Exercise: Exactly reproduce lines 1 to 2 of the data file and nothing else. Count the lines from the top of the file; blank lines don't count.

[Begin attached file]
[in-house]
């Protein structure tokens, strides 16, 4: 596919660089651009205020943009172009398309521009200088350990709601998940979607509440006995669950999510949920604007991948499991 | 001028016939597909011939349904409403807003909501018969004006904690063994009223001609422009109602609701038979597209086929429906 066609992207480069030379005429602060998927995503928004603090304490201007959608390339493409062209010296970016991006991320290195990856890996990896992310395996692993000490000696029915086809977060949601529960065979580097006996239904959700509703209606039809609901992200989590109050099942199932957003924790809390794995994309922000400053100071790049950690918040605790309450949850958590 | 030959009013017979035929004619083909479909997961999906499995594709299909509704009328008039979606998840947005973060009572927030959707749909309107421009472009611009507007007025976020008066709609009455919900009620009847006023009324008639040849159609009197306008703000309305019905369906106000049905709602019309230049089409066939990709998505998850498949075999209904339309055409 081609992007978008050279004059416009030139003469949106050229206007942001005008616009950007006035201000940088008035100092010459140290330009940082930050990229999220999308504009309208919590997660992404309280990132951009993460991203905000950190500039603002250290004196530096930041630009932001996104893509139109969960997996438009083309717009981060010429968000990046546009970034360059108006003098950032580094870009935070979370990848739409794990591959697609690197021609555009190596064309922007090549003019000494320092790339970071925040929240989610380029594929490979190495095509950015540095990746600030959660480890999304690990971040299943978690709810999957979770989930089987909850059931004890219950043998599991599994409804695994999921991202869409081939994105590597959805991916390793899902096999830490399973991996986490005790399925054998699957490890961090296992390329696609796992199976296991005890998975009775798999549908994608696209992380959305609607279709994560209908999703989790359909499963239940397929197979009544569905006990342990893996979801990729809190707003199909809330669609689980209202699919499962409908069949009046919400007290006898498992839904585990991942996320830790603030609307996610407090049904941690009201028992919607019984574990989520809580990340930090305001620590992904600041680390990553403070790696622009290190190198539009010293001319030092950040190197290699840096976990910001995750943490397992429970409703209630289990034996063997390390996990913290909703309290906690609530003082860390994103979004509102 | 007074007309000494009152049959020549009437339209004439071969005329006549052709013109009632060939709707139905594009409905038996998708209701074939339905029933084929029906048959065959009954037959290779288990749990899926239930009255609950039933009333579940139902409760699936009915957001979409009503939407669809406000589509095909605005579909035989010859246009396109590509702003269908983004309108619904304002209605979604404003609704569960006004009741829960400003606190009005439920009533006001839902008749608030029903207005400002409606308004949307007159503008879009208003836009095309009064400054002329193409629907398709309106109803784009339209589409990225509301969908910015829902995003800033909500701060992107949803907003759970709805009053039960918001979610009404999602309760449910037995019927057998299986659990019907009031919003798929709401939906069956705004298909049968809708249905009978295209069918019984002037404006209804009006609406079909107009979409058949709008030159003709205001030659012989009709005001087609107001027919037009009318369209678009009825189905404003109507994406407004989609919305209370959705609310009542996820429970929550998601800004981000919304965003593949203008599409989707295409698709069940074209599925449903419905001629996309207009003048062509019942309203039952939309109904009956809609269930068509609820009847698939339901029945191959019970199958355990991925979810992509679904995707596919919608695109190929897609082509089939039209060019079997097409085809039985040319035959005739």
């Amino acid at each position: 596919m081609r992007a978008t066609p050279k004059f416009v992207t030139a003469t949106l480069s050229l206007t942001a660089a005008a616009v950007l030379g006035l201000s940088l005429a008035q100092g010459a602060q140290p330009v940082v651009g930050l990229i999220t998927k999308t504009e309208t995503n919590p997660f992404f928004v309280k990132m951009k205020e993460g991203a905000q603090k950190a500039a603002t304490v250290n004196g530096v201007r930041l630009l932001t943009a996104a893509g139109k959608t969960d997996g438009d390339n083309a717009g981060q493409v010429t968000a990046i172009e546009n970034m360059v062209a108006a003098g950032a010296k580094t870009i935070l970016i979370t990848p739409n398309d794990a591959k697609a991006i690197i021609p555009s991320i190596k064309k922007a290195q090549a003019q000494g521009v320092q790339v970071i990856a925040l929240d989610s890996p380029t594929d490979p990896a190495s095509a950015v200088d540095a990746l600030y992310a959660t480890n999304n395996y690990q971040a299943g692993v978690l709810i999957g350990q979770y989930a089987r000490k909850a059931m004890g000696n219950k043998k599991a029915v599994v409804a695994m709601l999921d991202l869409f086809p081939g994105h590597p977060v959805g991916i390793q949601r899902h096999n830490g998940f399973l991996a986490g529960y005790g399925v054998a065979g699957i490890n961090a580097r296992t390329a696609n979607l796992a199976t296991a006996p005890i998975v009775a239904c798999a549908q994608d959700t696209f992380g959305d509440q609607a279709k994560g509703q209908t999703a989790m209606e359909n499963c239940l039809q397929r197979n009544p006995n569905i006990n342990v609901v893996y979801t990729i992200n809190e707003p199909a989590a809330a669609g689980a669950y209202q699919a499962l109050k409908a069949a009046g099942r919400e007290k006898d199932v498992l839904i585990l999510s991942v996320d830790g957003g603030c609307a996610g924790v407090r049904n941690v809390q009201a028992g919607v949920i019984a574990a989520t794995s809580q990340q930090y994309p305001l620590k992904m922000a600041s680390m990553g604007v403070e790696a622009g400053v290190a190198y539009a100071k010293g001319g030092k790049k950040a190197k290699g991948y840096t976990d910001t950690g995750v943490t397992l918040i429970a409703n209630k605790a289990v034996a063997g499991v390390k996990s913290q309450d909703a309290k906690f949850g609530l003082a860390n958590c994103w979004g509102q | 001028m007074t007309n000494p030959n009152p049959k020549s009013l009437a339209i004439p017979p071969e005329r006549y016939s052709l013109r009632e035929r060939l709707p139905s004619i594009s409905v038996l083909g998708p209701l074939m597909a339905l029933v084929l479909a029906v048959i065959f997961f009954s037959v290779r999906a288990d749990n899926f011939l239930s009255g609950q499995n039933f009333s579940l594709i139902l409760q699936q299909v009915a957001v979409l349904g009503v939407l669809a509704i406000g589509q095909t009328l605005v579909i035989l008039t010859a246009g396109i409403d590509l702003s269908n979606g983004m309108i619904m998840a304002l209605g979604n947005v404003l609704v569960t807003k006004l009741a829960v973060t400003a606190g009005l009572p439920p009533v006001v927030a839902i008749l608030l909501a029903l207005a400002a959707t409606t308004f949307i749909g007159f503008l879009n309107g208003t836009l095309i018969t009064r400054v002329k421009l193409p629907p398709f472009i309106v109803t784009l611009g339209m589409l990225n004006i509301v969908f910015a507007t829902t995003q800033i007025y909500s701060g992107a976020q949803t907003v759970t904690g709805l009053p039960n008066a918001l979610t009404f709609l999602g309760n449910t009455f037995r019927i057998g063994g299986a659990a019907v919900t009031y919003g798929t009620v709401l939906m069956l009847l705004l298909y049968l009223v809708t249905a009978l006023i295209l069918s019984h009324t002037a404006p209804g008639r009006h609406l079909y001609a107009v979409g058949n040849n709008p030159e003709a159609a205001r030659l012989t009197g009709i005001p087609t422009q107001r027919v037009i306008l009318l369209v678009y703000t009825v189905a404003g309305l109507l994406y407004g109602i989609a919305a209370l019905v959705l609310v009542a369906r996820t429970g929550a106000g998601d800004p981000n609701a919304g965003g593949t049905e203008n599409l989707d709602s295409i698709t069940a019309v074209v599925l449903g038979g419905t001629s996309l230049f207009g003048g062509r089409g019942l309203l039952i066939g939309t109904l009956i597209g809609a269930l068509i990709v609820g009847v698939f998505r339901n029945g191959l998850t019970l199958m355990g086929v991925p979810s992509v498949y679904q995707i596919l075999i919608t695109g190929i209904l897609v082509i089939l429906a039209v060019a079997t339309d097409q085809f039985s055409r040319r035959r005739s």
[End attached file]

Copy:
[in-house]
């Protein structure tokens, strides 16, 4: 596919660089651009205020943009172009398309521009200088350990709601998940979607509440006995669950999510949920604007991948499991 | 001028016939597909011939349904409403807003909501018969004006904690063994009223001609422009109602609701038979597209086929429906 066609992207480069030379005429602060998927995503928004603090304490201007959608390339493409062209010296970016991006991320290195990856890996990896992310395996692993000490000696029915086809977060949601529960065979580097006996239904959700509703209606039809609901992200989590109050099942199932957003924790809390794995994309922000400053100071790049950690918040605790309450949850958590 | 030959009013017979035929004619083909479909997961999906499995594709299909509704009328008039979606998840947005973060009572927030959707749909309107421009472009611009507007007025976020008066709609009455919900009620009847006023009324008639040849159609009197306008703000309305019905369906106000049905709602019309230049089409066939990709998505998850498949075999209904339309055409 081609992007978008050279004059416009030139003469949106050229206007942001005008616009950007006035201000940088008035100092010459140290330009940082930050990229999220999308504009309208919590997660992404309280990132951009993460991203905000950190500039603002250290004196530096930041630009932001996104893509139109969960997996438009083309717009981060010429968000990046546009970034360059108006003098950032580094870009935070979370990848739409794990591959697609690197021609555009190596064309922007090549003019000494320092790339970071925040929240989610380029594929490979190495095509950015540095990746600030959660480890999304690990971040299943978690709810999957979770989930089987909850059931004890219950043998599991599994409804695994999921991202869409081939994105590597959805991916390793899902096999830490399973991996986490005790399925054998699957490890961090296992390329696609796992199976296991005890998975009775798999549908994608696209992380959305609607279709994560209908999703989790359909499963239940397929197979009544569905006990342990893996979801990729809190707003199909809330669609689980209202699919499962409908069949009046919400007290006898498992839904585990991942996320830790603030609307996610407090049904941690009201028992919607019984574990989520809580990340930090305001620590992904600041680390990553403070790696622009290190190198539009010293001319030092950040190197290699840096976990910001995750943490397992429970409703209630289990034996063997390390996990913290909703309290906690609530003082860390994103979004509102 | 007074007309000494009152049959020549009437339209004439071969005329006549052709013109009632060939709707139905594009409905038996998708209701074939339905029933084929029906048959065959009954037959290779288990749990899926239930009255609950039933009333579940139902409760699936009915957001979409009503939407669809406000589509095909605005579909035989010859246009396109590509702003269908983004309108619904304002209605979604404003609704569960006004009741829960400003606190009005439920009533006001839902008749608030029903207005400002409606308004949307007159503008879009208003836009095309009064400054002329193409629907398709309106109803784009339209589409990225509301969908910015829902995003800033909500701060992107949803907003759970709805009053039960918001979610009404999602309760449910037995019927057998299986659990019907009031919003798929709401939906069956705004298909049968809708249905009978295209069918019984002037404006209804009006609406079909107009979409058949709008030159003709205001030659012989009709005001087609107001027919037009009318369209678009009825189905404003109507994406407004989609919305209370959705609310009542996820429970929550998601800004981000919304965003593949203008599409989707295409698709069940074209599925449903419905001629996309207009003048062509019942309203039952939309109904009956809609269930068509609820009847698939339901029945191959019970199958355990991925979810992509679904995707596919919608695109190929897609082509089939039209060019079997097409085809039985040319035959005739």